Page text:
Nov. 2 : “Poltical Translation: How Social Movement Democracies Survive"
Nicole Doeer, Professor, University of Copenhagen
Professor Doeer's considers "political translation" as a framework to address misunderstandings regarding race, gender, class, and linguistic differences in multicultural societies.
Sept. 25 : "When Words Fail: Expanding the Borders of Translation"
Moira Inghilleri, Associate Professor, University of Massachusetts, Amherst
Inghilleri's paper argued for an expansion of the horizon of translation and interpreting to wider forms of symbolic expression, includig the visual arts, to allow language in all its forms to serve as a better tool to capture complex meanings, particularly in contexts where some form of trauma has occurred.
Apr. 5 : “From Spectatorship to Sponsorship: Female Participation in the Festivals of Colonial Potosi”
Lisa Voigt, Professor of Spanish, Ohio State
Voigt's paper focuses on how women of both indigenous and European descent observed and participated in public festivities in the colonial silver mining boomtown of Potosi, in the Spanish viceroyalty of Peru. Through an analysis of visual and textual sources representing women, it highlights their agency as well as the limits placed on it, as seeks to contribute to a more nuanced view of the political instrumentality of festivals.
Mar. 1 : “Compound Discomfort, Episodic Puzzlement: Diego de Ocana (ca. 1570-1608) in Early Modern Spanish World”
Kenneth Mills, Professor of History at the University of Michigan
Kenneth Mills drew from a book of writing he is writing about the transatlantic journey of a Castilian Hieronymite alms-gatherer and image-maker Diego de Cana. He will forcus upon Ocana's fragmentarily reported and partly invented episodes, with particular attention to the portrayal of culturally composite people, places and phenomena.
Feb. 15 : “Talk to God and Write it Down: Visionary Translation in the Late Middle Ages”
Barbara Zimbalist, Assistant Professor of English at the University of Texas El-Paso
Sep. 28 : “Translating God(s): Intertextuality between Missionary and Maya Literature in Colonial Guatemala”
Garry Sparks, Assistant Professor of Religious Studies at George Mason University
Early sixteenth-century Spanish Dominicans developed an alphabet to write the Mayan languages, but also adopted elements of Maya myths to convey Christian theology. And within only a few decades, the last pre-contact generation of Maya leaders began to write their own documents with the mendicants' orthography. Focusing on names for Christian and Maya god(s), intertextual analysis between the Dominican Theologia Indorum (Theology for the Indians) and the K'iche' Popul Wuj (Book of the Council) allows for a tracing of histories of transmission and reception during the period of the first encounters.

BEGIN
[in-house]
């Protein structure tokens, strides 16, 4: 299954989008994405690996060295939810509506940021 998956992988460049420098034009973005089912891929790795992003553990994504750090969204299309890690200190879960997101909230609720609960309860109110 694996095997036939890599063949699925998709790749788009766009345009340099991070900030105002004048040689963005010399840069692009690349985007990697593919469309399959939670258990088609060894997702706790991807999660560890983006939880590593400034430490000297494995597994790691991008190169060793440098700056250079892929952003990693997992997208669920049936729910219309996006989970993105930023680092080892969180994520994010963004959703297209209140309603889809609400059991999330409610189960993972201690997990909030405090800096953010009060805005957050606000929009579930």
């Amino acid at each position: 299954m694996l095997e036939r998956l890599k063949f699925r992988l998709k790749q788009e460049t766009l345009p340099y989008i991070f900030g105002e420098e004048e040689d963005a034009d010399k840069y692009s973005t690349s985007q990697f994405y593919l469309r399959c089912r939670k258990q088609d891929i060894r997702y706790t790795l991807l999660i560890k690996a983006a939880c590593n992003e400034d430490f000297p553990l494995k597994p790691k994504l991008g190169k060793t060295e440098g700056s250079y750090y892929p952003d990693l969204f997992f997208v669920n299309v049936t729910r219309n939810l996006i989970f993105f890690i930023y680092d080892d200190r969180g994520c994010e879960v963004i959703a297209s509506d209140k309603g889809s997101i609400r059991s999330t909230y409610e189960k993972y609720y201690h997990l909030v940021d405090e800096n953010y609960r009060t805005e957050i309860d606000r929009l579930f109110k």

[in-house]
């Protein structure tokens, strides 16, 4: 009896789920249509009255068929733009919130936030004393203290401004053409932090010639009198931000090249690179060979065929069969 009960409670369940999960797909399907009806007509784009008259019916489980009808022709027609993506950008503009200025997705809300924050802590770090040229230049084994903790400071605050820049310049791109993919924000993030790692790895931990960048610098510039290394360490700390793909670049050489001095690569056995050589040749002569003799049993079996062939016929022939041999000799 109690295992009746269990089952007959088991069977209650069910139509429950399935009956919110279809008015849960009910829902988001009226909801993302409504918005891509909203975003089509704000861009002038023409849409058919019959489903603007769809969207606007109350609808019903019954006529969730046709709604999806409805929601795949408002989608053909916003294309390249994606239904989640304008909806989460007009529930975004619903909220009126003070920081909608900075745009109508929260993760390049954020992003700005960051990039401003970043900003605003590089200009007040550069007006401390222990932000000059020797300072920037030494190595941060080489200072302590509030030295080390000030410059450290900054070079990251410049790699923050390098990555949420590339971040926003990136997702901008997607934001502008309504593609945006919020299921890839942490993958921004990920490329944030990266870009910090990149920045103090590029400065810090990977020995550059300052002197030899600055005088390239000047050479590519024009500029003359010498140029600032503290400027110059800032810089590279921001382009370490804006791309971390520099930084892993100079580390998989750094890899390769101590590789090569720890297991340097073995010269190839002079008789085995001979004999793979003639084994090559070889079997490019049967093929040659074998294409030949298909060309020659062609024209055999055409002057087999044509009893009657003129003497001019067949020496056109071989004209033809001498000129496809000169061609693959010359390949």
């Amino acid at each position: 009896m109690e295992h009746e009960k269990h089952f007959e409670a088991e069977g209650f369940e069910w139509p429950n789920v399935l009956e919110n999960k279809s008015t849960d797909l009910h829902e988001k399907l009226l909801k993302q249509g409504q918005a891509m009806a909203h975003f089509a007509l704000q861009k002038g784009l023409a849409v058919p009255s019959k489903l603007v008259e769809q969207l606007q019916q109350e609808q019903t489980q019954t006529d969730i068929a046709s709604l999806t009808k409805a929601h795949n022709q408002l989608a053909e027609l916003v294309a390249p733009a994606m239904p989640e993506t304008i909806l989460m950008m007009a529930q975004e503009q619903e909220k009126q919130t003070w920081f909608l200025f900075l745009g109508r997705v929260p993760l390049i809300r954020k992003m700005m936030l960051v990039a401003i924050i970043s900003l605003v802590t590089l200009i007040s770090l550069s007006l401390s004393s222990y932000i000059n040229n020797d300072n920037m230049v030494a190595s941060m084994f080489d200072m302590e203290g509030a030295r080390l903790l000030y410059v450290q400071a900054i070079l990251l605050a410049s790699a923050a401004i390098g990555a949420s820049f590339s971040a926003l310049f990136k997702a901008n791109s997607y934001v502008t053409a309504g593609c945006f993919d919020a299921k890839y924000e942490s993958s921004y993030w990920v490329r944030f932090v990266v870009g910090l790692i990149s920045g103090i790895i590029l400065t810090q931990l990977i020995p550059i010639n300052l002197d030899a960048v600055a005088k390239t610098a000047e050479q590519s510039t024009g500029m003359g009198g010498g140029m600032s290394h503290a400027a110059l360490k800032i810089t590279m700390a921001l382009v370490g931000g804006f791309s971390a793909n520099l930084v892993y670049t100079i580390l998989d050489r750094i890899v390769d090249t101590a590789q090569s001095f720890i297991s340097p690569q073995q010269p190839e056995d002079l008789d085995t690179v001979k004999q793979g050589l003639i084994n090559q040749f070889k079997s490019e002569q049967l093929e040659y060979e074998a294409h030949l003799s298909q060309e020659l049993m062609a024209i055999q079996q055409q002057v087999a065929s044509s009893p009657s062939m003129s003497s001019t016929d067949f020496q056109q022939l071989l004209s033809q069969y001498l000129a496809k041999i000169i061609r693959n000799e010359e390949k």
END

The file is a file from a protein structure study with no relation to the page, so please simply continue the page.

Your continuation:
March 29 : “Style as a Cognitive Function”
Michael Shapiro, Professor Emeritus of Slavic and Semiotic Studies at Brown University
Shapiro will presaent the case for viewing style, a phenomenon that cuts acrsoss disciplinary boundaries, as a fundamentally cognitive category, a trope of meaning. He will argue that such a tropological analysis should be reconceived in terms of the theory of signs (the semiotic), specifically that of its modern founder, Charles Sanders Peirce.
March 16 : “From Shoah to Son of Saul: and Intergenerational Dialogue”
Catherine Portugues, Professor of Comparative Literature and Film at University of Massachusetts Amherst
The lecture will be at Stanford University comparing Claude Lanzmann's documentary Shoah and Laszlo Nemes's Son of Saul to show how transgenerational cinema reckons with the traumas of history. Her visit is sponsored by the Stanford University Center for Russian, East European and Eurasian Studies, Film & Media Studies, and the Taude Center for Jewish Studies.
April 25 : “Red T. Protecting Translators and Interpreters in High-Risk Settings”
Maya Hess, Forensic Linguist and Founder of Red T
Red T was established in 2010 to advocate for the protection of translators and intepreters working in conflict zones and other high-risk settings. The lecture discussed various ways scholars can work together to change the way linguists are perceived by those who employ them and by the wider public. Given the UMass interest in issues of power and translation, many ideas were generated.
Nov. 7 : “Fabricated Shame: The Loss of Honor as Productive in Medieval Romance”
Amy Vines, University of North Carolina Greensboro
April 23, 2014 ( 3.30pm, Herter 212 ) : "Legal Matters and Other Issues"
Laura Quilter, Copyright and Information Policy Librarian, UMass Amherst
April 14, 2014 ( 3.30pm, Herter 301 ): "The Perils of Polyglossia"
Esther Allen (www.estherallen.com), Baruch College of The City University of New York
April 7, 2014 ( 5.00pm, Herter 212 ): "Cover Letter Workshop"
Sebastian Schulman, Translation Project Coordinator, Yiddish Book Center
March 24, 2014 ( 5.00pm, Herter 301 ): "Birth of a Writer: Josep Pla's The Gray Notebook"
February 10, 2014 ( 4.30pm, Herter 301 ): "Montreal's New Latinité: Spanish-French Connections in a Trilingual City"
Hugh Hazelton, Professor Emeritus, Concordia University / Program Director, The Banff Centre
April 17, 2013: "Vicente Rocafuerte (1783-1847): Translator and Revolutionary"
Charles Hatfield, University of Texas at Dallas
March 11, 2013: "Where are you from? The Poetics of Elsewhere"
Alicia Borinsky, Boston University
Feb. 14, 2013: "Translating Old Myths for Contemporary Theater: Oedipus Rex through Hölderlin's Translations"
Kathrin Rosenfield, Universidade Rio Grande do Sul, Brazil
November 30, 2011: "Sergio Chejfec's My Two Worlds and the 'Delirious Branching Effects' of Translation"
Margaret B. Carson, Borough of Manhattan Community College of The City University of New York